PWDs accept Revised guidelines for eliminating political interference in disbursement of fund

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Mr Matthew Annor Kodom, National President, Ghana Society of the Physically Disabled, says the revised guidelines on the District Assembly Common Fund (DACF) eliminate political interference in the disbursement of funds for Persons with Disabilities (PWDs).

He said it would also ensure that all PWDs benefited from the fund and not just a selected few who were politically connected.

Mr Kodom was speaking at a sensitisation programme on the Revised Guidelines for Management and Disbursements of the District Assembly Common Fund (DACF) for Persons with Disabilities 2022, in Accra.

The new DACF guidelines is a collaborative effort between the Ministry of Gender, Children and Social Protection, Ministry of Local Government, Decentralisation and Rural Development, Office of Head of Local Government Service, its partners, and the service users themselves through Ghana Federation of Disability Organisations with technical assistance from Ghana Somubi Dwumadie, through the funding support of UK Aid.

Mr Kodom said sometimes the disbursement of funds was delayed because Municipal Chief Executives together with fund managers used part of the monies to finance District projects.

“The disbursement issues can also be attributed to Government’s delay in the release of funds. Sometimes, these delays can last for up to two years,” he added.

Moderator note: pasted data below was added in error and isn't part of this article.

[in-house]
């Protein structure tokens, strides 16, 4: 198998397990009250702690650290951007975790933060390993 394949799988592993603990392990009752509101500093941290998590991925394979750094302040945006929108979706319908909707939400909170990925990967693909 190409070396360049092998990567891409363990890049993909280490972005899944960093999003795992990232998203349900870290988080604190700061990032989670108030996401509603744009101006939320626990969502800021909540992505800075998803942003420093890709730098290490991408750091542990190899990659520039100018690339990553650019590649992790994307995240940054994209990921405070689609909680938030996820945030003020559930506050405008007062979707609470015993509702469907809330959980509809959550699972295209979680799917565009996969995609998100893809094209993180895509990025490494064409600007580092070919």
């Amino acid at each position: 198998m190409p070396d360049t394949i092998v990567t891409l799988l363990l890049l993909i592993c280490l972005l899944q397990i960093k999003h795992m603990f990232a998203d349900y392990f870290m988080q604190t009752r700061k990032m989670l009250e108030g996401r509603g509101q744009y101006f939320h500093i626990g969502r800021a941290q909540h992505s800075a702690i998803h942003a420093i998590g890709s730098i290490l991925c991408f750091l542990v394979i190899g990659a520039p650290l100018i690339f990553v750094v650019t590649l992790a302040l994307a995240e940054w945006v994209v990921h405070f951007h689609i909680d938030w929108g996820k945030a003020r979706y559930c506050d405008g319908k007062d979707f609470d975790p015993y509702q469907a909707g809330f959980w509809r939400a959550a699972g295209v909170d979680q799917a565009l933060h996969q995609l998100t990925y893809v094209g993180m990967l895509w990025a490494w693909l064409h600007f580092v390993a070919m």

He said the delays negatively affected activities of recipients, especially those who needed the funds to pay for school fees.

The National President, therefore, advised managers of Disability Funds to ensure timely disbursement of funds for use by PWDs.

He said the new document allowed for the addition of two fund managers (a male and female PWD) to the already existing four fund managers, bringing the number to six.

Mr Kodom said a new and standardised application format had been developed for members to use in applying for funds, cancelling out the old practice of members having to write application letters.

He said the revised document would ensure that mothers (caregivers) of PWDs, especially children, benefited from the Fund.

The National President said the challenge regarding the threshold for accessible funds had also been addressed by the new document.

He urged participants to share information on the revised document with other members and called on the Media to give attention to discussions surrounding PWDs.

Mr Abdul Razak Yusif, a social worker and a participant, expressed satisfaction about the improvements made in the document and its ability to address corruption.

“Another thing that makes it more lovely is the provision for caregivers. This has been a bigger problem that the social welfare has been facing but now, it has been resolved in the revised guidelines. I hope the state institutions will take this seriously,” he said.

Another participant, Madam Mawusi Yakor-Hamidu, an Audit Officer, described the revised guidelines as an “enormous” achievement.

“I am happy about provisions in the guidelines that address a lot of our concerns and the fact that people who are already employed in government sectors do not qualify for these funds which are solely meant for vulnerable people and the poor. I will make sure that those who are absent for this event get to know what is in the guidelines,” she added.

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